Norman Clare and Roger Lee



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Norman Clare gathered together a wonderful collection of Snooker and Billiards memorabilia that is kept at the Liverpool offices of Thurston.

Amongst this collection is a group of cues that span the later years of the 19th century and the first half of the 20th.

I visited the museum about two years ago with my friend Andy Hunter; this trip was made on an appointment basis and lasted for almost half a day. Sadly Norman Clare is no longer with us but Andy and I had the pleasure of meeting his son, Peter Clare, Peter was a very polite, courteous and friendly host.

After looking at the collection at Thurston’s I managed to get hold of Norman Clare’s book “Billiards and Snooker Bygones” and some of his Cue World magazine articles from the early 1980’s. The articles and the book are tremendously well researched and quite an informative read for anyone that is interested in the history of billiards and Snooker.

Norman probably considered that anything from the 1920’s onwards was too modern to be included in his writing, in any detail, that is why I have felt the need to write in some detail about the cues that I have owned and seen that continues right up to the 1950’s. Not that my writing should necessarily be compared to his.

Clive Everton’s Books are equally well written and researched but having more than one view of these now historical figures is always welcome.

Norman Clare wrote in his book about the equipment and innovations of the Billiards and Snooker industry, the collection at Thurston also reflects his interest in the gimmicks of days gone by. There are cues made of metal, odd shaped tables and balls made from various materials.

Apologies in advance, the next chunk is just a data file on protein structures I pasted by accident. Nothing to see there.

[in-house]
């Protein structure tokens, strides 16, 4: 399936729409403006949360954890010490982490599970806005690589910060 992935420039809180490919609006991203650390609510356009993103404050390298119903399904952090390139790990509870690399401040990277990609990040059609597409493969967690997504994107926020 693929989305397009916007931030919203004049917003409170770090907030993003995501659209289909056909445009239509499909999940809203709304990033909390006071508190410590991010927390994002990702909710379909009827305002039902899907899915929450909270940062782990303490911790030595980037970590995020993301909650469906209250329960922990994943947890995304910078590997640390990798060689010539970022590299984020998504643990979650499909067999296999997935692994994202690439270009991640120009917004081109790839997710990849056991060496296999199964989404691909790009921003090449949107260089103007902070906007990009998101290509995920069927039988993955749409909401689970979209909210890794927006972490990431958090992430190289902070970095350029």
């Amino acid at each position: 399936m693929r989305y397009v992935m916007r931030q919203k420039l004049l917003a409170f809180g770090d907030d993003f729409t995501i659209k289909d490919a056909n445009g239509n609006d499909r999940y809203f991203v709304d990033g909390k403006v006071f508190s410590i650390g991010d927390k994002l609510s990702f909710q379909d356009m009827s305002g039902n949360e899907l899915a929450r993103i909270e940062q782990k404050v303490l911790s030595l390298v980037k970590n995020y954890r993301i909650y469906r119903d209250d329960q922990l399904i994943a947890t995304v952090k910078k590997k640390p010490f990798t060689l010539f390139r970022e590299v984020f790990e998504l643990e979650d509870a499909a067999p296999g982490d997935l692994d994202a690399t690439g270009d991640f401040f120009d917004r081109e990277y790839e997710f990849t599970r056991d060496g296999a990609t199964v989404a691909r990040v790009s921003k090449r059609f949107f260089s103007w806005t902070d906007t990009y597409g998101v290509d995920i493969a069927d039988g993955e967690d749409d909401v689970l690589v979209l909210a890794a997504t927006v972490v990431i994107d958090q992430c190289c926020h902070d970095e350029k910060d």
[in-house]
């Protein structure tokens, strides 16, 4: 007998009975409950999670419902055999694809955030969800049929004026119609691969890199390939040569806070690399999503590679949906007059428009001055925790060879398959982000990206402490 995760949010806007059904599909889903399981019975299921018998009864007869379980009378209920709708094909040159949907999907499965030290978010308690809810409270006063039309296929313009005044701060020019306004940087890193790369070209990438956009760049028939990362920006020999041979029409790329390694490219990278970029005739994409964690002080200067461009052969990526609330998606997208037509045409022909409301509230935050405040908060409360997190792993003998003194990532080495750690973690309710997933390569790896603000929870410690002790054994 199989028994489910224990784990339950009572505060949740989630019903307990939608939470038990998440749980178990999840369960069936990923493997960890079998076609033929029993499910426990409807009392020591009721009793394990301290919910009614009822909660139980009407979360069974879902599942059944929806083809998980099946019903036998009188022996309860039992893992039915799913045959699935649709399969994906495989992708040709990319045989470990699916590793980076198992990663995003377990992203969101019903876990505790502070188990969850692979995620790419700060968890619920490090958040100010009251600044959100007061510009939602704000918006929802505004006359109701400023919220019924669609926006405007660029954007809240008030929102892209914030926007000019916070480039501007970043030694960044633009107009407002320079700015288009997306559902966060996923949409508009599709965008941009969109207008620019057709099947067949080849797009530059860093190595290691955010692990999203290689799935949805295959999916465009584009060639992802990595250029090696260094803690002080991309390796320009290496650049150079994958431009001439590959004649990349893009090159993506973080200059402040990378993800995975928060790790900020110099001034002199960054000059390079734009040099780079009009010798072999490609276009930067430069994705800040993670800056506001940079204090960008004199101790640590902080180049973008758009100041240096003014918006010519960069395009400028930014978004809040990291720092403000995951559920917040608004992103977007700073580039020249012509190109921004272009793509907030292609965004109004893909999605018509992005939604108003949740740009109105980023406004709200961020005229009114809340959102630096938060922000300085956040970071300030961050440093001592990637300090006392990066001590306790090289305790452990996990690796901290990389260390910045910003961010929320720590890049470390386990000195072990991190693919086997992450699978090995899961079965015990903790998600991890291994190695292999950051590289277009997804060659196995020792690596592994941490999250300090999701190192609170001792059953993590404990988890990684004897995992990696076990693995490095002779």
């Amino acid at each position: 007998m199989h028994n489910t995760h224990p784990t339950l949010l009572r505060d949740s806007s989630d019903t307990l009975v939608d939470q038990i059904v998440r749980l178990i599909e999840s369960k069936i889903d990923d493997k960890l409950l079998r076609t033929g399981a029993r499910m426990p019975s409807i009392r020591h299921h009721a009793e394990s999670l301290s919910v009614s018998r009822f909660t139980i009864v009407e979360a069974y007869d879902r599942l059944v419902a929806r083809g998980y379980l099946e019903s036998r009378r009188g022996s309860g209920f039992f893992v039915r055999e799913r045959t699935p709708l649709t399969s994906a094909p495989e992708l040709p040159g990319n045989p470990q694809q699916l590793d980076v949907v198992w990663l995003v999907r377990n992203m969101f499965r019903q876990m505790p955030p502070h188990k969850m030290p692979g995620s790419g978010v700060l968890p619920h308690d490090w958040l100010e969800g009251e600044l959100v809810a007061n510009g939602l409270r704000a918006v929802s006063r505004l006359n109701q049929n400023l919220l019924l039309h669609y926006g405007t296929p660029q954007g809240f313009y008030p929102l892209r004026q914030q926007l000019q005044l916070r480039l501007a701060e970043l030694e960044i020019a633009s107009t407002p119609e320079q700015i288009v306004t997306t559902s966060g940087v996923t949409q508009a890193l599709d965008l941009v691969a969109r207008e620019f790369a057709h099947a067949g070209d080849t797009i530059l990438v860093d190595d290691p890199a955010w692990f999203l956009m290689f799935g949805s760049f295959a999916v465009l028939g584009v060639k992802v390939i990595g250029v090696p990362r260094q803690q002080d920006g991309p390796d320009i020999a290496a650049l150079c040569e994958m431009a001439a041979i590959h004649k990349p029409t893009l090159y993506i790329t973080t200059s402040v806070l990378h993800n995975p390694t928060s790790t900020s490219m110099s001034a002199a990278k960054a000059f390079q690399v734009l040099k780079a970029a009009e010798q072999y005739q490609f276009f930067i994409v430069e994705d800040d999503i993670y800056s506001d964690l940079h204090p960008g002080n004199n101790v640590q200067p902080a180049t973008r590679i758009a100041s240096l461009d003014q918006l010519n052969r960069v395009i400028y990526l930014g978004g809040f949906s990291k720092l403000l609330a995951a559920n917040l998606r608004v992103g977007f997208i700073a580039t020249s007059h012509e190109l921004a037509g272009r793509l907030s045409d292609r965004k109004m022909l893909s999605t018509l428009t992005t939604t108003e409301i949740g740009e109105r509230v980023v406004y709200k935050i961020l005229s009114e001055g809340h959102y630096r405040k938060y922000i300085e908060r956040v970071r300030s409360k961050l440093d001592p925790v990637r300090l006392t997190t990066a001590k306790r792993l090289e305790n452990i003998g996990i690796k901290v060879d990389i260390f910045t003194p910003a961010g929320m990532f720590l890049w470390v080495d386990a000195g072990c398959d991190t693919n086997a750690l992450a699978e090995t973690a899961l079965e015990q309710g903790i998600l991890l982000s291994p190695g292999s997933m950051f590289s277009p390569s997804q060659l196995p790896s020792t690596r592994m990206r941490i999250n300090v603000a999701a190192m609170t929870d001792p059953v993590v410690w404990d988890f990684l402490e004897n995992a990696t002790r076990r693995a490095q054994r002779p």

If you are interested in the history of the game, I would recommend a visit to Thurston as it is something of an all the year round snooker and billiards heritage collection.

Another attraction that is well worth visiting is Roger Lee’s Billiards and Snooker Heritage Room, this is set up each year throughout the duration of the World Snooker Championships at the Crucible Theatre Sheffield.

Roger sells books and has a few old cues as well. This celebratory display is particularly good for viewing old posters, trophies and some antiquated equipment along with Roger himself of course.

Roger also sells a selection of videos that show old film of the greatest billiards players of the 1920’s and 1930’s, these videos are a must for anyone interested in Walter Lindrum, Joe Davis or any of the other top players of their era.

Roger has also produced an album of historical postcards that relate to Billiards and Snooker, which is reasonably priced and quite an interesting read.

David Smith

Links to selected articles from Cue World magazine – Norman Clare Retrospective: